Unfortunately for the obscure series, Stephen King is just about the only horror scholar or reviewer (besides me!) who actually remembers Tales of the Unexpected at all! This obscure Quinn Martin venture ran for just eight hour-long episodes in February, May and August of 1977, airing on Wednesday nights at 10:00 pm. It then disappeared...never to be rerun, never to be seen on the Sci-Fi Channel in the U.S., never released on VHS (save for a two-hour episode called "The Force of Evil," released by Worldvision in 1987) and not yet released on DVD. Call it Quinn Martin's Tales of the Unremembered.
Narrated by the late William Conrad, Quinn Martin's Tales of the Unexpected is a color genre program that offers a different tale of the macabre each week, one that almost universally culminates with a shocking (or not so shocking...) twist or "sting." Many of the stories deal explicitly with the vicissitudes of human nature, but many of the episodes also rely on "stock" genre elements and therefore lack a necessary element of originality or freshness. Sometimes, the series seems as slow as molasses...
At an hour in length, the derivative nature of each of the tales combined with the snoozy pacing actually made them somewhat less than unexpected. More like Tales of the Predictable. Ironically, a low-budget show from Australia - The Evil Touch (1973) - in syndication a few years earlier than Tales of the Unexpected aired - boasted a deeper understanding of horror, not to mention better pacing, and covered virtually identical territory in terms of narrative and themes. Still, I'd like to see a release of this series on DVD for the simple historical value of the show.
Among the eight episodes in the canon here is a re-write of The Invaders' opening story ("Beachhead"), now re-named "The Nomads" and featuring David Birney in the Roy Thinnes role. The plot follows a Vietnam veteran who witnesses an alien race landing on Earth and preparing an invasion. Naturally, he has trouble convincing anybody that his story in true.
Another episode, the aforementioned "The Force of Evil," is a diluted 1970s TV version of the 50s' feature, Cape Fear, with a character named Teddy Jakes (William Watson) assuming the stalking duties of an ostensibly unavailable Max Cady. Lloyd Bridges (in the Gregory Peck role) watches helplessly as Jakes terrorizes his family, kills the family pet (a horse), and creepily befriends his daughter, The Brady Bunch's Eve Plumb. One confrontation scene even occurs on a house boat(!), as if the other story similarities to Cape Fear aren't obvious enough. What the long-winded "The Force of Evil" adds to the Cape Fear mix is the notion that the stalker villain may be supernatural, a kind of "walking dead" back from the grave and ready to party.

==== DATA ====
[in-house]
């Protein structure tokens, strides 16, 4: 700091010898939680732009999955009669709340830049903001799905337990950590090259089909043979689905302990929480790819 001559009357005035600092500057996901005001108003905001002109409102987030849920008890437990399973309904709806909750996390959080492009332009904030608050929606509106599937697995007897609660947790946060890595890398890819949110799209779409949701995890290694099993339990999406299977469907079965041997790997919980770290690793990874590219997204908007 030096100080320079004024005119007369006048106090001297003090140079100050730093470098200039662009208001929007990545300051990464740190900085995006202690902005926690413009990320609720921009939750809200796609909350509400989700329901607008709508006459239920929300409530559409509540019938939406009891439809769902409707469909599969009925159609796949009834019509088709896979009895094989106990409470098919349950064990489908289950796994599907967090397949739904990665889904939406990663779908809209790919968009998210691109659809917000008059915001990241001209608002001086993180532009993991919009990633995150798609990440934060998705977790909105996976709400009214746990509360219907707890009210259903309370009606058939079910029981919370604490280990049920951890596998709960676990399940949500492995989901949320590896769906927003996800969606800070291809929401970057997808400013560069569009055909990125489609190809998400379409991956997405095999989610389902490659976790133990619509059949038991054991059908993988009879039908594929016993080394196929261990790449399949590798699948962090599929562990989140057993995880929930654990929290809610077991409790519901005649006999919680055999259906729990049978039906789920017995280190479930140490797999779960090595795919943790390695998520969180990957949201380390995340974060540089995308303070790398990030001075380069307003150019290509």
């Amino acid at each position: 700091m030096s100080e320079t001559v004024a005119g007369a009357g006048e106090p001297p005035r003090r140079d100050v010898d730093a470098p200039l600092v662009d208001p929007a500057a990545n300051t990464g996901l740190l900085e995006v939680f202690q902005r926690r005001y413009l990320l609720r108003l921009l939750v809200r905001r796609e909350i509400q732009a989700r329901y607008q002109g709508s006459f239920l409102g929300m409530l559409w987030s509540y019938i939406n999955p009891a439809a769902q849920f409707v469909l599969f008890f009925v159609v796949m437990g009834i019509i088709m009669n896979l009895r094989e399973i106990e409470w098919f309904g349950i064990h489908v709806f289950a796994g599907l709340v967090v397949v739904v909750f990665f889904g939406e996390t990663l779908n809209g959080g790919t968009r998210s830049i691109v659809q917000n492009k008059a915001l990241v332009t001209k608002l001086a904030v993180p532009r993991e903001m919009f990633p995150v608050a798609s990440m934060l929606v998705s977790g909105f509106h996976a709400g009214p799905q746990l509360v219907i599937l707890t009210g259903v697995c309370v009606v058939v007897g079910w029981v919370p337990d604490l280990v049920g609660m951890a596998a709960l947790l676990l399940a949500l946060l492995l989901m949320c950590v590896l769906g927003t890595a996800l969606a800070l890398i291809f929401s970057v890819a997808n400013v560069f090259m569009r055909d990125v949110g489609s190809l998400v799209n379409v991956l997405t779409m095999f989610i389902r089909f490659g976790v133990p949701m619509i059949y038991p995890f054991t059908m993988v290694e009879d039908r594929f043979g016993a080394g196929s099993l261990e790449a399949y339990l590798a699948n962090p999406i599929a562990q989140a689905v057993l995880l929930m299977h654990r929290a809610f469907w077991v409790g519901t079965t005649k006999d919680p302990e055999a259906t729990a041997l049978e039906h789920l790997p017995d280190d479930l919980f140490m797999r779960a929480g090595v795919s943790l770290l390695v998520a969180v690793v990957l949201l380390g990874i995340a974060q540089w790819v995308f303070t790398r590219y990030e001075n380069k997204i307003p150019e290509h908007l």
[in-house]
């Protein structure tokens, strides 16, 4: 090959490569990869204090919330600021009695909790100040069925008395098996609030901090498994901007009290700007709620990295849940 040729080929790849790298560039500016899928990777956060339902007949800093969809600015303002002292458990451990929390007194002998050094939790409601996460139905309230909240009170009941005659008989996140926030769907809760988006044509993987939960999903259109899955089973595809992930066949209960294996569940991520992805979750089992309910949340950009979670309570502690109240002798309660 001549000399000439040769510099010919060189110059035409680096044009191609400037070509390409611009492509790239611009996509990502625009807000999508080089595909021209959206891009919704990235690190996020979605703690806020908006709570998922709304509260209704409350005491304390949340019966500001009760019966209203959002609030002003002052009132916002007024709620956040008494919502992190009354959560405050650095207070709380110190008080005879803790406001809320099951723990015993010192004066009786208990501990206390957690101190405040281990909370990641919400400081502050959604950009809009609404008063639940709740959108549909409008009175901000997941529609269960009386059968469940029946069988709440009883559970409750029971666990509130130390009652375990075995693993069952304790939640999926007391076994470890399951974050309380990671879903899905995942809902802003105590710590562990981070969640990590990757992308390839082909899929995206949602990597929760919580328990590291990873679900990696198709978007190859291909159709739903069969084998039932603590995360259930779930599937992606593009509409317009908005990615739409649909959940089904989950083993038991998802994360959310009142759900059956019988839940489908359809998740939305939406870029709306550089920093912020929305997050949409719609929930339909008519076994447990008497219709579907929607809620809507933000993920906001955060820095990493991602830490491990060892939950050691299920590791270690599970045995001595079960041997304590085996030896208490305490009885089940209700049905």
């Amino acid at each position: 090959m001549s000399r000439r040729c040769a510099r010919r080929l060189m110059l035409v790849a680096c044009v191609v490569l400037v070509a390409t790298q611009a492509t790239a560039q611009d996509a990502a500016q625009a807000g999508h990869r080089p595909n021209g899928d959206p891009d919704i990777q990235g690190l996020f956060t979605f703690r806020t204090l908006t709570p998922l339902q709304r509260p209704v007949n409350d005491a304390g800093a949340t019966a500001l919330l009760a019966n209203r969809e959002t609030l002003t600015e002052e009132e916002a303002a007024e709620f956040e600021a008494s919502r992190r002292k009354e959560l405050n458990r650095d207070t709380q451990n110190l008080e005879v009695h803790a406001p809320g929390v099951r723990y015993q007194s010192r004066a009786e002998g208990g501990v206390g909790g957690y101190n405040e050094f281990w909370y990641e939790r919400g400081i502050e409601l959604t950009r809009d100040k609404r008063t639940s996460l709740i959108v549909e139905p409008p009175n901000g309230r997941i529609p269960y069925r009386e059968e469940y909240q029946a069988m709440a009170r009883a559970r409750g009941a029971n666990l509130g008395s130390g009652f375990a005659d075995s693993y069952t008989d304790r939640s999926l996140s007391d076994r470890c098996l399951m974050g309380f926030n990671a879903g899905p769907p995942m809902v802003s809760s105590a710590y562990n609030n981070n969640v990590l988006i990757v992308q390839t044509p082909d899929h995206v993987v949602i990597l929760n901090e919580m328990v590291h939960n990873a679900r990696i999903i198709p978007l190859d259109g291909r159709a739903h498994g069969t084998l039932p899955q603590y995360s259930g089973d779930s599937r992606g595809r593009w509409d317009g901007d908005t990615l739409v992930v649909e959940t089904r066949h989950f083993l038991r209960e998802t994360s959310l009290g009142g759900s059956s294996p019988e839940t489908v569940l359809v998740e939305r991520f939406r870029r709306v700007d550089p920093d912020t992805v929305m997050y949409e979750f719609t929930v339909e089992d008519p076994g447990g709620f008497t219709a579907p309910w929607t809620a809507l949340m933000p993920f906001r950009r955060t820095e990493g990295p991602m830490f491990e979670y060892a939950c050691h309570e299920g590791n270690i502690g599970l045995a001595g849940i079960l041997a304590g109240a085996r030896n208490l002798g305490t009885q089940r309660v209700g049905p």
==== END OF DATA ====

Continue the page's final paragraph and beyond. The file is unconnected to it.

"A Hand for Sonny Blue," another Tales of the Unexpected episode, recounts the misery of Dodgers pitcher Sonny Blue (Rick Nelson) when his right hand is crushed in a car accident, and he receives a transplant (one that narrator Conrad informs us does not originate from God, but from [presumably evil] science!!!). Turns out Sonny boy's new right hand is pretty darn bad. It oncebelonged to a criminal (a murderer who robbed a liquor store...) and is now up to its nasty old tricks.
Based on the short story "The Hand That Wouldn't Behave" by Emile C. Schurmacher, "A Hand for Sonny Blue" was directed by the great Curtis Harrington (Who Slew Auntie Roo? and The Dead Don't Die) but even his remarkable talent couldn't bring much originality to the oft-told tale of a transplanted limb possessed by evil. The story's surprise climax (presaging Bobby Ewing's appearance in the shower by the better part of a decade), was the ultra-annoying revelation that the entire story was...a dream. D'oh! "There is no present, no future...only the past...and it happens again and again," suggested our omnipotent gravel-voiced narrator in a closing commentary that made no sense and seemed to bear no empirical connection to the tale that preceded it.
During it's brief spell on network television, Tales of the Unexpected also featured a story about a reporter (Roy Thinnes) undercover on death row, called "The Final Chapter," as well as the tale of a man (Bill Bixby) caught in a time warp, entitled "No Way Out." Other stories included "Devil Pack" (about hell hounds) starring Ronny Cox, "The Mask of Adonis," about the eternal quest for youth, and "You're Not Alone," which pitted Joanna Pettet against a stalker.
I pretty much love anything that aired on television in the 1970s for nostalgia's sake, but I can't really make a very powerful critical argument in favor of this particular anthology. More tedious than thrilling, Tales of the Unexpected is a perfect example of what can happens when a non-horror guy (Quinn Martin) produces a horror show without really understanding the terrain. The plots are familiar and hackneyed, the twists aren't really twists at all, and the scares are few and far between.
That said, Quinn Martin's Tales of the Unexpected features a great opening credit montage and pulse-pounding theme song.
Anyone out there remember this one?